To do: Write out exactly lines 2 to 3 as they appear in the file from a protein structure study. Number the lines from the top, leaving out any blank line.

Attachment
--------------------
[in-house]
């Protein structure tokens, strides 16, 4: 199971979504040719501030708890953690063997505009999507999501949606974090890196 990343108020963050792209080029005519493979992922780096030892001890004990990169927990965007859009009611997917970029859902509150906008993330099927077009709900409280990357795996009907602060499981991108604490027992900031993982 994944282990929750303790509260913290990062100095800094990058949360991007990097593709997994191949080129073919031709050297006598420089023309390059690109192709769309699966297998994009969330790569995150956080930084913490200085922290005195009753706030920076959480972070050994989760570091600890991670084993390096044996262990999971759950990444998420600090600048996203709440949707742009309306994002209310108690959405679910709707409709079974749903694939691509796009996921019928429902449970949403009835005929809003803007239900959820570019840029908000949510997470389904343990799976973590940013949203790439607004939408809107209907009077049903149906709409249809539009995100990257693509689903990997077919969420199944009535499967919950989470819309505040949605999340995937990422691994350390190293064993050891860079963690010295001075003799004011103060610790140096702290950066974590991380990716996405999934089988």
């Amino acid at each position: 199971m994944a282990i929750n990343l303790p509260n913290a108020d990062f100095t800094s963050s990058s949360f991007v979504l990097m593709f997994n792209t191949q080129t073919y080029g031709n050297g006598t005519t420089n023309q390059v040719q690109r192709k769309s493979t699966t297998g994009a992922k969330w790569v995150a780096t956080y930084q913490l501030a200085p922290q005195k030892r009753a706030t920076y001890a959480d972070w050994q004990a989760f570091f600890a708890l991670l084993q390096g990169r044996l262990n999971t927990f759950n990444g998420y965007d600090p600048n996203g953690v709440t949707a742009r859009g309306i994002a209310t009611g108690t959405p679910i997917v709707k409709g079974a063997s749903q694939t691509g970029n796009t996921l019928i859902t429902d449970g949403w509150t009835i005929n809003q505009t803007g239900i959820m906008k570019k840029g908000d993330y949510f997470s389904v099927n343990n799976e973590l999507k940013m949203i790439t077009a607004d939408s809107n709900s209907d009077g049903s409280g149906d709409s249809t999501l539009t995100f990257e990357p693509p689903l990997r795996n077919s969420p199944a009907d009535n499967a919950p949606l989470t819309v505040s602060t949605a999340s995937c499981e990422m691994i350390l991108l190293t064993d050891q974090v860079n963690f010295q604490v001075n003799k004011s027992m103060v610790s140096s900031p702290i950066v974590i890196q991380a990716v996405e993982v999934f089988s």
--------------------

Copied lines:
């Protein structure tokens, strides 16, 4: 199971979504040719501030708890953690063997505009999507999501949606974090890196 990343108020963050792209080029005519493979992922780096030892001890004990990169927990965007859009009611997917970029859902509150906008993330099927077009709900409280990357795996009907602060499981991108604490027992900031993982 994944282990929750303790509260913290990062100095800094990058949360991007990097593709997994191949080129073919031709050297006598420089023309390059690109192709769309699966297998994009969330790569995150956080930084913490200085922290005195009753706030920076959480972070050994989760570091600890991670084993390096044996262990999971759950990444998420600090600048996203709440949707742009309306994002209310108690959405679910709707409709079974749903694939691509796009996921019928429902449970949403009835005929809003803007239900959820570019840029908000949510997470389904343990799976973590940013949203790439607004939408809107209907009077049903149906709409249809539009995100990257693509689903990997077919969420199944009535499967919950989470819309505040949605999340995937990422691994350390190293064993050891860079963690010295001075003799004011103060610790140096702290950066974590991380990716996405999934089988």
């Amino acid at each position: 199971m994944a282990i929750n990343l303790p509260n913290a108020d990062f100095t800094s963050s990058s949360f991007v979504l990097m593709f997994n792209t191949q080129t073919y080029g031709n050297g006598t005519t420089n023309q390059v040719q690109r192709k769309s493979t699966t297998g994009a992922k969330w790569v995150a780096t956080y930084q913490l501030a200085p922290q005195k030892r009753a706030t920076y001890a959480d972070w050994q004990a989760f570091f600890a708890l991670l084993q390096g990169r044996l262990n999971t927990f759950n990444g998420y965007d600090p600048n996203g953690v709440t949707a742009r859009g309306i994002a209310t009611g108690t959405p679910i997917v709707k409709g079974a063997s749903q694939t691509g970029n796009t996921l019928i859902t429902d449970g949403w509150t009835i005929n809003q505009t803007g239900i959820m906008k570019k840029g908000d993330y949510f997470s389904v099927n343990n799976e973590l999507k940013m949203i790439t077009a607004d939408s809107n709900s209907d009077g049903s409280g149906d709409s249809t999501l539009t995100f990257e990357p693509p689903l990997r795996n077919s969420p199944a009907d009535n499967a919950p949606l989470t819309v505040s602060t949605a999340s995937c499981e990422m691994i350390l991108l190293t064993d050891q974090v860079n963690f010295q604490v001075n003799k004011s027992m103060v610790s140096s900031p702290i950066v974590i890196q991380a990716v996405e993982v999934f089988s």